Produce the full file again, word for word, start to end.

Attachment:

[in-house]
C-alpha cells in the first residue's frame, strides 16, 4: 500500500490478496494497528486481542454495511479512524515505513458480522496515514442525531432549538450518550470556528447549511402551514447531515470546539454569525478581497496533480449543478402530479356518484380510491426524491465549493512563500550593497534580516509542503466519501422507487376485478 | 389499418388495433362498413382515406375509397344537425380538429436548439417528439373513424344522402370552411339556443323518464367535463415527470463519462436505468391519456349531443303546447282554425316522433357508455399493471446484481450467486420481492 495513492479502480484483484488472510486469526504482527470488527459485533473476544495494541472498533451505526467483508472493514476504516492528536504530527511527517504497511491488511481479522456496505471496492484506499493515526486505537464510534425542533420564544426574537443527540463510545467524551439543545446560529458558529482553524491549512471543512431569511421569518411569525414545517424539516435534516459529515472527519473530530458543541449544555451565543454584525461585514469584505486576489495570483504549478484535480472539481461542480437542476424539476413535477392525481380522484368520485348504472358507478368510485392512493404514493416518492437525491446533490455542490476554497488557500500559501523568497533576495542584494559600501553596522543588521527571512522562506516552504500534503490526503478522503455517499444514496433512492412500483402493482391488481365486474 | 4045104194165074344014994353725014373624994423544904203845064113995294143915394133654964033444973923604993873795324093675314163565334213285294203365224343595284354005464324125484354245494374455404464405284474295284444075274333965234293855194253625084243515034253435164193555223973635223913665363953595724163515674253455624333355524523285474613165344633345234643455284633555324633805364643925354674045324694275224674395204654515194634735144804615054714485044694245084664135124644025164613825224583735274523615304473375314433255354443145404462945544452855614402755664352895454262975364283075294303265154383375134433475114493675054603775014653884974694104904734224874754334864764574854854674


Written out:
[in-house]
C-alpha cells in the first residue's frame, strides 16, 4: 500500500490478496494497528486481542454495511479512524515505513458480522496515514442525531432549538450518550470556528447549511402551514447531515470546539454569525478581497496533480449543478402530479356518484380510491426524491465549493512563500550593497534580516509542503466519501422507487376485478 | 389499418388495433362498413382515406375509397344537425380538429436548439417528439373513424344522402370552411339556443323518464367535463415527470463519462436505468391519456349531443303546447282554425316522433357508455399493471446484481450467486420481492 495513492479502480484483484488472510486469526504482527470488527459485533473476544495494541472498533451505526467483508472493514476504516492528536504530527511527517504497511491488511481479522456496505471496492484506499493515526486505537464510534425542533420564544426574537443527540463510545467524551439543545446560529458558529482553524491549512471543512431569511421569518411569525414545517424539516435534516459529515472527519473530530458543541449544555451565543454584525461585514469584505486576489495570483504549478484535480472539481461542480437542476424539476413535477392525481380522484368520485348504472358507478368510485392512493404514493416518492437525491446533490455542490476554497488557500500559501523568497533576495542584494559600501553596522543588521527571512522562506516552504500534503490526503478522503455517499444514496433512492412500483402493482391488481365486474 | 4045104194165074344014994353725014373624994423544904203845064113995294143915394133654964033444973923604993873795324093675314163565334213285294203365224343595284354005464324125484354245494374455404464405284474295284444075274333965234293855194253625084243515034253435164193555223973635223913665363953595724163515674253455624333355524523285474613165344633345234643455284633555324633805364643925354674045324694275224674395204654515194634735144804615054714485044694245084664135124644025164613825224583735274523615304473375314433255354443145404462945544452855614402755664352895454262975364283075294303265154383375134433475114493675054603775014653884974694104904734224874754334864764574854854674